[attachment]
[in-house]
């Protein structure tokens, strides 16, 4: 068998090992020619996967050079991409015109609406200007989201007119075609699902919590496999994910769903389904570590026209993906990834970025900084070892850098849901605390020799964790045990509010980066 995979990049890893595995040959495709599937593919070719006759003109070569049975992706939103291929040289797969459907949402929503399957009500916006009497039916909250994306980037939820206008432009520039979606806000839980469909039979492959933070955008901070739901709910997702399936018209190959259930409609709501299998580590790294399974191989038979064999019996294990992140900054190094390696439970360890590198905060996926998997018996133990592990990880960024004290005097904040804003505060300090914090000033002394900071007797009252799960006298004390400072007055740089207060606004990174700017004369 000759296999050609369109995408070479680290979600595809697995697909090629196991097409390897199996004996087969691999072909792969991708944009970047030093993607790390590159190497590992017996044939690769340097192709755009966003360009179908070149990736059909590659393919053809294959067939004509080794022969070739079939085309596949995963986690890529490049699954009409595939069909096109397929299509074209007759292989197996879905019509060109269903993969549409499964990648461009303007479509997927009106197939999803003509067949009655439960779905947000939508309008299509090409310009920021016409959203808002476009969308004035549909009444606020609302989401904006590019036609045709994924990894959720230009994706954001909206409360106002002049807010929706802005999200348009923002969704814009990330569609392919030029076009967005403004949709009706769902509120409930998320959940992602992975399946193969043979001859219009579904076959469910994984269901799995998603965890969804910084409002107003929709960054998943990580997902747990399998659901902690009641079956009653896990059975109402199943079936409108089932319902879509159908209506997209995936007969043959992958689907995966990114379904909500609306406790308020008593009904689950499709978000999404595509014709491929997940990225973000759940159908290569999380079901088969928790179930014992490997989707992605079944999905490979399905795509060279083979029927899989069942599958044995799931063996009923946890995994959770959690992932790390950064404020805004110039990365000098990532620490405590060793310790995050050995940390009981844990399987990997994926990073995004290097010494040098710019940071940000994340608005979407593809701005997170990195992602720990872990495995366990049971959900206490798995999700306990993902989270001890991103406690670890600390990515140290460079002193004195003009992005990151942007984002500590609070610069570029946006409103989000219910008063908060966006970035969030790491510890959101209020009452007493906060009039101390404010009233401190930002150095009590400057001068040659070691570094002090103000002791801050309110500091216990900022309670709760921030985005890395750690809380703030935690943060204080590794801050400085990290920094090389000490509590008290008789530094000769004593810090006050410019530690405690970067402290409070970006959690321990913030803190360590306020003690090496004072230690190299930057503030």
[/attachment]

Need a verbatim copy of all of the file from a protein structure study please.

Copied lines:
[in-house]
């Protein structure tokens, strides 16, 4: 068998090992020619996967050079991409015109609406200007989201007119075609699902919590496999994910769903389904570590026209993906990834970025900084070892850098849901605390020799964790045990509010980066 995979990049890893595995040959495709599937593919070719006759003109070569049975992706939103291929040289797969459907949402929503399957009500916006009497039916909250994306980037939820206008432009520039979606806000839980469909039979492959933070955008901070739901709910997702399936018209190959259930409609709501299998580590790294399974191989038979064999019996294990992140900054190094390696439970360890590198905060996926998997018996133990592990990880960024004290005097904040804003505060300090914090000033002394900071007797009252799960006298004390400072007055740089207060606004990174700017004369 000759296999050609369109995408070479680290979600595809697995697909090629196991097409390897199996004996087969691999072909792969991708944009970047030093993607790390590159190497590992017996044939690769340097192709755009966003360009179908070149990736059909590659393919053809294959067939004509080794022969070739079939085309596949995963986690890529490049699954009409595939069909096109397929299509074209007759292989197996879905019509060109269903993969549409499964990648461009303007479509997927009106197939999803003509067949009655439960779905947000939508309008299509090409310009920021016409959203808002476009969308004035549909009444606020609302989401904006590019036609045709994924990894959720230009994706954001909206409360106002002049807010929706802005999200348009923002969704814009990330569609392919030029076009967005403004949709009706769902509120409930998320959940992602992975399946193969043979001859219009579904076959469910994984269901799995998603965890969804910084409002107003929709960054998943990580997902747990399998659901902690009641079956009653896990059975109402199943079936409108089932319902879509159908209506997209995936007969043959992958689907995966990114379904909500609306406790308020008593009904689950499709978000999404595509014709491929997940990225973000759940159908290569999380079901088969928790179930014992490997989707992605079944999905490979399905795509060279083979029927899989069942599958044995799931063996009923946890995994959770959690992932790390950064404020805004110039990365000098990532620490405590060793310790995050050995940390009981844990399987990997994926990073995004290097010494040098710019940071940000994340608005979407593809701005997170990195992602720990872990495995366990049971959900206490798995999700306990993902989270001890991103406690670890600390990515140290460079002193004195003009992005990151942007984002500590609070610069570029946006409103989000219910008063908060966006970035969030790491510890959101209020009452007493906060009039101390404010009233401190930002150095009590400057001068040659070691570094002090103000002791801050309110500091216990900022309670709760921030985005890395750690809380703030935690943060204080590794801050400085990290920094090389000490509590008290008789530094000769004593810090006050410019530690405690970067402290409070970006959690321990913030803190360590306020003690090496004072230690190299930057503030």